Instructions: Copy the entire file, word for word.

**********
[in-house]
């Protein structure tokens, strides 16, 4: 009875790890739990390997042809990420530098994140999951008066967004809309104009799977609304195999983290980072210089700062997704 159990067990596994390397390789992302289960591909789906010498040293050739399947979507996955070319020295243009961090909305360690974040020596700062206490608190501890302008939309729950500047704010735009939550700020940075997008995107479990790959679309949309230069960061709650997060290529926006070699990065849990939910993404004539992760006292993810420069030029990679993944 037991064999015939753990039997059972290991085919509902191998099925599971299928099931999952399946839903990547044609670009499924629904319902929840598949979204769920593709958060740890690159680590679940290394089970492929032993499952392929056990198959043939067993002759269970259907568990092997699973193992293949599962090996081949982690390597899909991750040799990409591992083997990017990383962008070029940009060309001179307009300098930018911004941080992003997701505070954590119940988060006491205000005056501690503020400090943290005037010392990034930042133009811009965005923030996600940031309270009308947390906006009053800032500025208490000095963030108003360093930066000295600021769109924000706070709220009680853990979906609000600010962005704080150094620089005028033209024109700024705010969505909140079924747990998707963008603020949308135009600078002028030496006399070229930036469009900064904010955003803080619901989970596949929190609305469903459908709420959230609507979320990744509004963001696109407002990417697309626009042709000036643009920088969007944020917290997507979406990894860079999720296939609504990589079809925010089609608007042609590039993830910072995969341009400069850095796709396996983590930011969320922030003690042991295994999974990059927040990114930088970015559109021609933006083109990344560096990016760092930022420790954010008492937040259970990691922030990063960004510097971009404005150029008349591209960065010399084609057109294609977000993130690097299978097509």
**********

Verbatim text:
[in-house]
């Protein structure tokens, strides 16, 4: 009875790890739990390997042809990420530098994140999951008066967004809309104009799977609304195999983290980072210089700062997704 159990067990596994390397390789992302289960591909789906010498040293050739399947979507996955070319020295243009961090909305360690974040020596700062206490608190501890302008939309729950500047704010735009939550700020940075997008995107479990790959679309949309230069960061709650997060290529926006070699990065849990939910993404004539992760006292993810420069030029990679993944 037991064999015939753990039997059972290991085919509902191998099925599971299928099931999952399946839903990547044609670009499924629904319902929840598949979204769920593709958060740890690159680590679940290394089970492929032993499952392929056990198959043939067993002759269970259907568990092997699973193992293949599962090996081949982690390597899909991750040799990409591992083997990017990383962008070029940009060309001179307009300098930018911004941080992003997701505070954590119940988060006491205000005056501690503020400090943290005037010392990034930042133009811009965005923030996600940031309270009308947390906006009053800032500025208490000095963030108003360093930066000295600021769109924000706070709220009680853990979906609000600010962005704080150094620089005028033209024109700024705010969505909140079924747990998707963008603020949308135009600078002028030496006399070229930036469009900064904010955003803080619901989970596949929190609305469903459908709420959230609507979320990744509004963001696109407002990417697309626009042709000036643009920088969007944020917290997507979406990894860079999720296939609504990589079809925010089609608007042609590039993830910072995969341009400069850095796709396996983590930011969320922030003690042991295994999974990059927040990114930088970015559109021609933006083109990344560096990016760092930022420790954010008492937040259970990691922030990063960004510097971009404005150029008349591209960065010399084609057109294609977000993130690097299978097509």